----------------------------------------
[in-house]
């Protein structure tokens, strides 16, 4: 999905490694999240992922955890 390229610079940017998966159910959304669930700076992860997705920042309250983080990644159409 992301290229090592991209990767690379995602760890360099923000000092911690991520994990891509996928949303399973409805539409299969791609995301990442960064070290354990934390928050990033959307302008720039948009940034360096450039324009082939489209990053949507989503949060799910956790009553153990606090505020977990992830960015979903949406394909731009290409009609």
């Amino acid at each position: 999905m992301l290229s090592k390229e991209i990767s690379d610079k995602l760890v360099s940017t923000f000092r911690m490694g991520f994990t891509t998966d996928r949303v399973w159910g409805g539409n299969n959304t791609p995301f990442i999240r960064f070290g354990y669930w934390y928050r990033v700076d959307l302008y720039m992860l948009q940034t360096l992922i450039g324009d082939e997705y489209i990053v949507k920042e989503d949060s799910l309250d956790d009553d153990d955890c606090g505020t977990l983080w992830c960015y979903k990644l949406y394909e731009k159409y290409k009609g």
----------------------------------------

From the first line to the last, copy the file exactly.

[in-house]
């Protein structure tokens, strides 16, 4: 999905490694999240992922955890 390229610079940017998966159910959304669930700076992860997705920042309250983080990644159409 992301290229090592991209990767690379995602760890360099923000000092911690991520994990891509996928949303399973409805539409299969791609995301990442960064070290354990934390928050990033959307302008720039948009940034360096450039324009082939489209990053949507989503949060799910956790009553153990606090505020977990992830960015979903949406394909731009290409009609």
């Amino acid at each position: 999905m992301l290229s090592k390229e991209i990767s690379d610079k995602l760890v360099s940017t923000f000092r911690m490694g991520f994990t891509t998966d996928r949303v399973w159910g409805g539409n299969n959304t791609p995301f990442i999240r960064f070290g354990y669930w934390y928050r990033v700076d959307l302008y720039m992860l948009q940034t360096l992922i450039g324009d082939e997705y489209i990053v949507k920042e989503d949060s799910l309250d956790d009553d153990d955890c606090g505020t977990l983080w992830c960015y979903k990644l949406y394909e731009k159409y290409k009609g």